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THE BOOKISH LIFE OF NINA HILL by Abbi Waxman – double review!

The only child of a single mother, Nina has her life just as she wants it: a job in a bookstore, a kick-butt trivia team, a world-class planner and a cat named Phil. If she sometimes suspects there might be more to life than reading, she just shrugs and picks up a new book.

When the father Nina never knew existed suddenly dies, leaving behind innumerable sisters, brothers, nieces, and nephews, Nina is horrified. They all live close by! They’re all—or mostly all—excited to meet her! She’ll have to Speak. To. Strangers. It’s a disaster! And as if that wasn’t enough, Tom, her trivia nemesis, has turned out to be cute, funny, and deeply interested in getting to know her. Doesn’t he realize what a terrible idea that is?

Nina considers her options.
1. Completely change her name and appearance. (Too drastic, plus she likes her hair.)
2. Flee to a deserted island. (Hard pass, see: coffee).
3. Hide in a corner of her apartment and rock back and forth. (Already doing it.)

It’s time for Nina to come out of her comfortable shell, but she isn’t convinced real life could ever live up to fiction. It’s going to take a brand-new family, a persistent suitor, and the combined effects of ice cream and trivia to make her turn her own fresh page.


Title : The Bookish Life of Nina Hill
Author : Abbi Waxman
Format : eARC
Page Count : 352
Genre : women’s fiction, contemporary
Publisher : Berkley
Release Date : July 9, 2019

Reviewer : Hollis / Micky
Rating : ★ ★ ★ / ★ ★ ★ .5


Hollis’ 3 star review

As Neil Gaiman once memorably said, “books were safer than other people, anyway.”

THE BOOKISH LIFE OF NINA HILL has an adorable cover, a ridiculously appealing plot, and overall seemed to cater directly to my interests and needs. I mean, it’s about a bookish woman who likes being alone, has a cat, and works in a bookstore (to which I say #goals), so, I mean, this was ringing all my bells and checking all my boxes.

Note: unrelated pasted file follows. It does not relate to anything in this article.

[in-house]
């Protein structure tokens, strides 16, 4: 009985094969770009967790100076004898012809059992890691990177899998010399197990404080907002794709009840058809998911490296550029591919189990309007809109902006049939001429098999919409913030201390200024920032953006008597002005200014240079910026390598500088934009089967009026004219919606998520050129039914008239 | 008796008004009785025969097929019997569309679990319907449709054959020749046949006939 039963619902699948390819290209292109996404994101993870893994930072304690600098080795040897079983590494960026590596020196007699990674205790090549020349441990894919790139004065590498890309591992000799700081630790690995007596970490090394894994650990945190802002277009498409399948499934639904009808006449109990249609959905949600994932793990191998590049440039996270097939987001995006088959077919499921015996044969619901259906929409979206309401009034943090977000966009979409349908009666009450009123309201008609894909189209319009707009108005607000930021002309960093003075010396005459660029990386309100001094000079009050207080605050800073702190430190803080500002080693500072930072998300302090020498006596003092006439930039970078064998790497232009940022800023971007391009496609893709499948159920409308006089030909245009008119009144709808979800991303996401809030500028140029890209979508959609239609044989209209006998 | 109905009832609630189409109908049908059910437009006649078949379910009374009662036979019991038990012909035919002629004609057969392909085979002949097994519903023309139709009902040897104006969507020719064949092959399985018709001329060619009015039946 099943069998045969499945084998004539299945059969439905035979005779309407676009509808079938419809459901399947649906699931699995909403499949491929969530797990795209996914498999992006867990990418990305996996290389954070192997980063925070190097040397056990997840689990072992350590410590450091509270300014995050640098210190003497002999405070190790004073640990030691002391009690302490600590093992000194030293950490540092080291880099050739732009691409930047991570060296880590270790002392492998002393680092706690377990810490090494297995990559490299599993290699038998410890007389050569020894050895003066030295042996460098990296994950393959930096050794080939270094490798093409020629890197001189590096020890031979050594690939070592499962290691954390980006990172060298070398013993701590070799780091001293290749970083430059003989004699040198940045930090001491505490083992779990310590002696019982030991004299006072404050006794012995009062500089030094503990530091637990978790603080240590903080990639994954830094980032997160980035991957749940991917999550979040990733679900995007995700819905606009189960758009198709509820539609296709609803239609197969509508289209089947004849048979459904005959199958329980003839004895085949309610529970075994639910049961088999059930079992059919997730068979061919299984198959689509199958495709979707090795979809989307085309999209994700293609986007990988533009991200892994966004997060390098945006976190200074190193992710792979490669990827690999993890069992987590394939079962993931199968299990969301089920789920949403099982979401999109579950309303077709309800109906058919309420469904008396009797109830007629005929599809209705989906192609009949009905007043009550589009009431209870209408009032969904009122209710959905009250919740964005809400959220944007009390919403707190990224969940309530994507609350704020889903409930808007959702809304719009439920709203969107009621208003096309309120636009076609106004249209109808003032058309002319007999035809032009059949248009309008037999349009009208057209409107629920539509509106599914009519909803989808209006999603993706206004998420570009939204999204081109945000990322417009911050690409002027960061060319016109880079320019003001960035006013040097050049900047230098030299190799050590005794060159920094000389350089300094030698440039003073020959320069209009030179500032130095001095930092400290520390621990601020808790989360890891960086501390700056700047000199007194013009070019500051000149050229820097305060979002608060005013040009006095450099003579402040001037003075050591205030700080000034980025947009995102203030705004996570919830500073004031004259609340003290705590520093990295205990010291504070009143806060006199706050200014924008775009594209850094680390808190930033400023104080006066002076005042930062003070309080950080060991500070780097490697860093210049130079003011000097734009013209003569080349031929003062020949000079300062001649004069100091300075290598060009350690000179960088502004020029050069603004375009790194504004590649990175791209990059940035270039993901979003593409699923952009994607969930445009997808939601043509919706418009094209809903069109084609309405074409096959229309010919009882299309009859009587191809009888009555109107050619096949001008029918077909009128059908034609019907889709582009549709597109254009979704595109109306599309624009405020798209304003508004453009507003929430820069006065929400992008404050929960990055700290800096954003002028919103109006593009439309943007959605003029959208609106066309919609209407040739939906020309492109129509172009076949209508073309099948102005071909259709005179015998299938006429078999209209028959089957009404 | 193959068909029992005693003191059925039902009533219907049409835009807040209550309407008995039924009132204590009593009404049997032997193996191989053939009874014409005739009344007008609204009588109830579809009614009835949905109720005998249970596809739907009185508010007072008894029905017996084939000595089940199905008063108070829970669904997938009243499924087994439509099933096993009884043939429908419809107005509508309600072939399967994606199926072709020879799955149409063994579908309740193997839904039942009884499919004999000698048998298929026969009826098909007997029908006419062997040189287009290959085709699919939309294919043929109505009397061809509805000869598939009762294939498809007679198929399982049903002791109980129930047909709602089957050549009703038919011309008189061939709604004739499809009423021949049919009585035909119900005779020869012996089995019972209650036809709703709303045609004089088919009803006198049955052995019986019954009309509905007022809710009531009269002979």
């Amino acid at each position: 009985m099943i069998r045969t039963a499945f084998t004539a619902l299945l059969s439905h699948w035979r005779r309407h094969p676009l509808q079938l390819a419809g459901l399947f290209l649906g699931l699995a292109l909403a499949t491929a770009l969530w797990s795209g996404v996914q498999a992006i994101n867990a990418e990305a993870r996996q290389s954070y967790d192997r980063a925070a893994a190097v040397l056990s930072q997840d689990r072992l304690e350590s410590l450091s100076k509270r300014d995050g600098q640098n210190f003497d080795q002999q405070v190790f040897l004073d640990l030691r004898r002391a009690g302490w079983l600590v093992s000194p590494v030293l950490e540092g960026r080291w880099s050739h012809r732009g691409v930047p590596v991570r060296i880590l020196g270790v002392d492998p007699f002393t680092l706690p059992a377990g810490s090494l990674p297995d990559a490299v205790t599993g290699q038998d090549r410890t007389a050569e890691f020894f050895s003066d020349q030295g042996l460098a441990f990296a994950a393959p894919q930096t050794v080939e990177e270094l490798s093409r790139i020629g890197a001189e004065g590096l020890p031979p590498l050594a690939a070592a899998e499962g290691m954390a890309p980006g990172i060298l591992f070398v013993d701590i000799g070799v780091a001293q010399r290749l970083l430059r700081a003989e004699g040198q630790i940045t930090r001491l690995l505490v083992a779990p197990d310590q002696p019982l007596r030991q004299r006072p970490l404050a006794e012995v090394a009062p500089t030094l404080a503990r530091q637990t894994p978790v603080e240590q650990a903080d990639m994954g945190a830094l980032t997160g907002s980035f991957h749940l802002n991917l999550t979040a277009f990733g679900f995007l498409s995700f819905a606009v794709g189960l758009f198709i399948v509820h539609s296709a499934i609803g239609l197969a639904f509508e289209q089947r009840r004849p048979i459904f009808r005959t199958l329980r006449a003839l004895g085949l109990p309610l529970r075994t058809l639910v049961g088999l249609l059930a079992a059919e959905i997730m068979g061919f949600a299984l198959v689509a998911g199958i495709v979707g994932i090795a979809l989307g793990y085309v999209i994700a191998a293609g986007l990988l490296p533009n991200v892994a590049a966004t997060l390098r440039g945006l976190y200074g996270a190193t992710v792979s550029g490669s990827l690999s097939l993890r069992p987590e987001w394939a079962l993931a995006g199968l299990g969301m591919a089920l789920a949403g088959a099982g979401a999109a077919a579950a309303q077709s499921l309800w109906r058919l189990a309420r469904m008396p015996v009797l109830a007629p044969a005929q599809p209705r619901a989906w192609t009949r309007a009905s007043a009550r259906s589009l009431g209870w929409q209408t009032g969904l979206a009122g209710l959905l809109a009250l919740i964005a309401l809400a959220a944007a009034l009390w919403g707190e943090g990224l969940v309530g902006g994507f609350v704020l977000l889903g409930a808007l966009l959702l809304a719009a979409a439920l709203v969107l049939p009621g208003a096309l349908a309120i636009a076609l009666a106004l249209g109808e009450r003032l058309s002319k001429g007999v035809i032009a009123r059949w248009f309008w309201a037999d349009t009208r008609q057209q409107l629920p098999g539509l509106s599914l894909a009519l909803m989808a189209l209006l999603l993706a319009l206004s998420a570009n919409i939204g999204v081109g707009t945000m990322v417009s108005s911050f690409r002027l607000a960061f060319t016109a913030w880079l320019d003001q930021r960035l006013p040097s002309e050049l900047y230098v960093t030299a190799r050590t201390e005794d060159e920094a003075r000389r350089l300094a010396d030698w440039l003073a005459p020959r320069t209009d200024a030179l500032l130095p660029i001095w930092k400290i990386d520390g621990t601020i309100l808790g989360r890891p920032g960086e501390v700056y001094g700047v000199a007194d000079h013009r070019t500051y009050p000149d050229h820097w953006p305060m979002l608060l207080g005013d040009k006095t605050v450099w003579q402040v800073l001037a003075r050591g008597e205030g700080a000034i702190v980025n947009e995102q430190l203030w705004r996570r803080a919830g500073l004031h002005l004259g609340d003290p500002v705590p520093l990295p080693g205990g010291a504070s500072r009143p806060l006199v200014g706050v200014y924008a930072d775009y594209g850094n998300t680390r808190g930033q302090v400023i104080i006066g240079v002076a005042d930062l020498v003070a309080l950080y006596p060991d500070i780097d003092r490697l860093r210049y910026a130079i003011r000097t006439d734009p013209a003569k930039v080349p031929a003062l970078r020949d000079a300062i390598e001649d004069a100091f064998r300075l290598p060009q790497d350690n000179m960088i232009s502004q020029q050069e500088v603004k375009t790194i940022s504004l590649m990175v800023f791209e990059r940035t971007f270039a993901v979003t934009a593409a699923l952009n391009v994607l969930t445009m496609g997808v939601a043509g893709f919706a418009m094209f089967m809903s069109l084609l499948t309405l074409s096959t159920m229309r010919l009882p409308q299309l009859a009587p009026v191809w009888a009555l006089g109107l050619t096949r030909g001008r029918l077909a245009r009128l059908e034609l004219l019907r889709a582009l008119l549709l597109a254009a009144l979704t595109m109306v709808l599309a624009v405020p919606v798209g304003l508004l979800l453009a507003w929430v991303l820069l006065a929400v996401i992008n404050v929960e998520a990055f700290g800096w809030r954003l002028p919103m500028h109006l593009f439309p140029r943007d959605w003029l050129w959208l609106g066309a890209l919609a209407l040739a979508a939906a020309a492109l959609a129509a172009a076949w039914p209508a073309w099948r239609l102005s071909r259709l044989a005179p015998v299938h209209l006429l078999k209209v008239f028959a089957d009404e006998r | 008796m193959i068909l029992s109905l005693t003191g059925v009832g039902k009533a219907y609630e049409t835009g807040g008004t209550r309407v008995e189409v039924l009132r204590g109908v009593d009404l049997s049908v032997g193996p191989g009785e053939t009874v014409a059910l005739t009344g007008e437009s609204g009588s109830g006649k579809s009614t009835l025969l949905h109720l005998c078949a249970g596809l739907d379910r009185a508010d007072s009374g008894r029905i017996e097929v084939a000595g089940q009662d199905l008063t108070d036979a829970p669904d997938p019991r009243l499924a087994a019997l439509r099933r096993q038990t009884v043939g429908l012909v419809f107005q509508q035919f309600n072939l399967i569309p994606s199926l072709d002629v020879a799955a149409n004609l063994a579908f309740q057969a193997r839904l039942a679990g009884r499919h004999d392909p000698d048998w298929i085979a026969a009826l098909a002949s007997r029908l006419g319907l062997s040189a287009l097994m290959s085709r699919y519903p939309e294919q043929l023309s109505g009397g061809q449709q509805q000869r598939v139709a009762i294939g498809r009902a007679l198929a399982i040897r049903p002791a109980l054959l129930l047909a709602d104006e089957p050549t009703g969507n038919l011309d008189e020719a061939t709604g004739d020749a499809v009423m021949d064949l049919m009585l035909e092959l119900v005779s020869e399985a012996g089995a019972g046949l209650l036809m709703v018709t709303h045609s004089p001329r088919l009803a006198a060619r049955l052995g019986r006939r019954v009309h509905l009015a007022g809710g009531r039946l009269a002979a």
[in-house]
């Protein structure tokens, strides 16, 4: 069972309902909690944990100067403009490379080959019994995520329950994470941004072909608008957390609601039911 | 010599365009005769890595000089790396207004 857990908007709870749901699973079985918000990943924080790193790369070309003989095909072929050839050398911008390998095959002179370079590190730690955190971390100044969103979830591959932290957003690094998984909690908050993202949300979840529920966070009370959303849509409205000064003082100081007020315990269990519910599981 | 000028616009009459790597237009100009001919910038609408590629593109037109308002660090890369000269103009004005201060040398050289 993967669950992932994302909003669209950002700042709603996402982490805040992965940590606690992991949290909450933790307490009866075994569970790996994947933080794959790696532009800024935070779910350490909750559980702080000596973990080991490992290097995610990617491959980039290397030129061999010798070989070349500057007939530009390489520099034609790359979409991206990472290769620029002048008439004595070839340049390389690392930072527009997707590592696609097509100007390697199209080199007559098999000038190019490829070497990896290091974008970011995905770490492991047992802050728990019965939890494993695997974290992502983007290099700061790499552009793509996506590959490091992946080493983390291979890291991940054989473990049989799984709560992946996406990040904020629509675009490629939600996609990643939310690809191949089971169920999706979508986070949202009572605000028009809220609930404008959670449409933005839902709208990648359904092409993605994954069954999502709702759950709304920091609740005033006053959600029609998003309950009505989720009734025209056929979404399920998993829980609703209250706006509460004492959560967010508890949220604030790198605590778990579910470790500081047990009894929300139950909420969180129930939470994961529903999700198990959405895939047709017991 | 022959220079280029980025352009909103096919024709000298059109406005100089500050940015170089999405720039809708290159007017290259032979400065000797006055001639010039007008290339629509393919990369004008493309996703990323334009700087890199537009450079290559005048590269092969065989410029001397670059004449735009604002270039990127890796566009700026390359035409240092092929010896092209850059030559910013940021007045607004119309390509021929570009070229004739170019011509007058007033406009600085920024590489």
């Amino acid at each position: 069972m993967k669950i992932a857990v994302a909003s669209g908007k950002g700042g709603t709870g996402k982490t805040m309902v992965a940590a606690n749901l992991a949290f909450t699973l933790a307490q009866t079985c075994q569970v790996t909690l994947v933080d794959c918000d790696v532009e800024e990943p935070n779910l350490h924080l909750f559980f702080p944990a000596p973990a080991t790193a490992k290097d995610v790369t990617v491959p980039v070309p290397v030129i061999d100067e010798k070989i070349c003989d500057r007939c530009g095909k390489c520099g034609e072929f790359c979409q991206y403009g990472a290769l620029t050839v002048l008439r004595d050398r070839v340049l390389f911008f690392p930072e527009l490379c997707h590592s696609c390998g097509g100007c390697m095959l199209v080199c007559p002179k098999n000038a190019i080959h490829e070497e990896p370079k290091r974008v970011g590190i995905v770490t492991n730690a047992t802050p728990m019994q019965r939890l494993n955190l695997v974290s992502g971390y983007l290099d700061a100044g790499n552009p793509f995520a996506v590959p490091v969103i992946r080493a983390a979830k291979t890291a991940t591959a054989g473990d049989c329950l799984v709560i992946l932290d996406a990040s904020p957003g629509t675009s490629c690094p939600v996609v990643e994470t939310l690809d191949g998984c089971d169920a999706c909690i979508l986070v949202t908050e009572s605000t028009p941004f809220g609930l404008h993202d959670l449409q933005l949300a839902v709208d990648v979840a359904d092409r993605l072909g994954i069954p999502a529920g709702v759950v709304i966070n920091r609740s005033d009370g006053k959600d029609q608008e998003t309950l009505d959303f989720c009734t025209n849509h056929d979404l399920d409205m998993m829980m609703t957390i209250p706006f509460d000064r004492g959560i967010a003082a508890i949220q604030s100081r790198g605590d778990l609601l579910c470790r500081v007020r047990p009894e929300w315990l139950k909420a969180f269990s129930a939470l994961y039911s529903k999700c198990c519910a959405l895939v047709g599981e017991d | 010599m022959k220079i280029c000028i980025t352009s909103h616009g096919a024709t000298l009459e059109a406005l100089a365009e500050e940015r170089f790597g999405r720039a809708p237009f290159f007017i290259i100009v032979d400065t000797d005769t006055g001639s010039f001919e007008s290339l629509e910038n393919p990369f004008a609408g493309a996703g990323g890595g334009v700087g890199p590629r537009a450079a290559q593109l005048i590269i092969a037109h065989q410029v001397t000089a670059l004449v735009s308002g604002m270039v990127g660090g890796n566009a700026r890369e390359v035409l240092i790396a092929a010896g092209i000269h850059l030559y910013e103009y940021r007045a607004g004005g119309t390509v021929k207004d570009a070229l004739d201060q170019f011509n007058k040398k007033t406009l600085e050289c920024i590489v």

In public Nina was a quiet, reserved person; in private she was an all-singing, all-dancing cavalcade of light and motion. Unless she was a quivering ball of anxiety, because that was also a frequently selected option.

And for the first 50%, I was convinced this would be a strong, even high, four star read. Nina is quirky and organized, anxious and intelligent, sassy and shy, also a total snob (which I can’t say I loved but it felt authentic), and just.. relatable. I could see myself in her, the good and the bad, and yet it wasn’t the painful kind of self-reflection, or too campy and therefore cheesy or caricature-like. The narration was witty and fun and was constantly throwing random trivia and stream-of-consciousness tangents at you and I was having a great time.

It’s hard to be human sometimes, with the pressure to be civilized lying only very thinly over a brain of a nervous little mammal.

Nina had a maybe hate-crush on a member of an opposing trivia team, she voiced her cat, Phil’s, thoughts, and suddenly, after being a single-parent child her whole life, a lawyer pops out of nowhere and drops a dead dad on her. In the sense that she’s inherited a family and possibly something else, too, but she’ll need to go to the will reading to find out.

“Do you young people actually date anymore, or do you run algorithms to see if it’s going to work?”

And so begins this really strange and charming discovery of this huge extended family, people so like her and also different, and reconciling this found-yet-related mass of people into her world view after thirty-plus years of living and being on her own. Throw in a love interest and it’s all sorts of emotions.

Life can throw you major curveballs, but it’s rare you can do much more than duck.

Most of which were good and fun to work through. Even the confusing ones felt natural. I just think that eventually we did cross a line into a sorta campy OTT strange drama where warring businesses threw ice cream at each other in the streets and some of Nina’s charm kind of wore off and overall, with maybe one or two exceptions, I just wasn’t as fond of the second half as the rest of the book. Some of it felt cliche, after having otherwise felt very fresh and different, and the ending in particular just didn’t land for me. 

Do lesbians do this?”
Send dick pics? Only if we’re breaking up with someone and want to make sure they block our number forever.

THE BOOKISH LIFE OF NINA HILL has a lot of great moments — tons of one liners and hilarious observations and I highlighted many many a passage. This book will definitely hook you from the start. I just wish I had loved it the same amount by the end.

** I received an ARC from Edelweiss and the publisher (thank you!) in exchange for an honest review. **


Micky’s 3.5 star review

This book was full of appeal for any booklover and Nina was a relatable protagonist in terms of her love for books. Nina was quirky, nerdy, anxiety-ridden, something of a loner but she was actually much better with people than she perceived.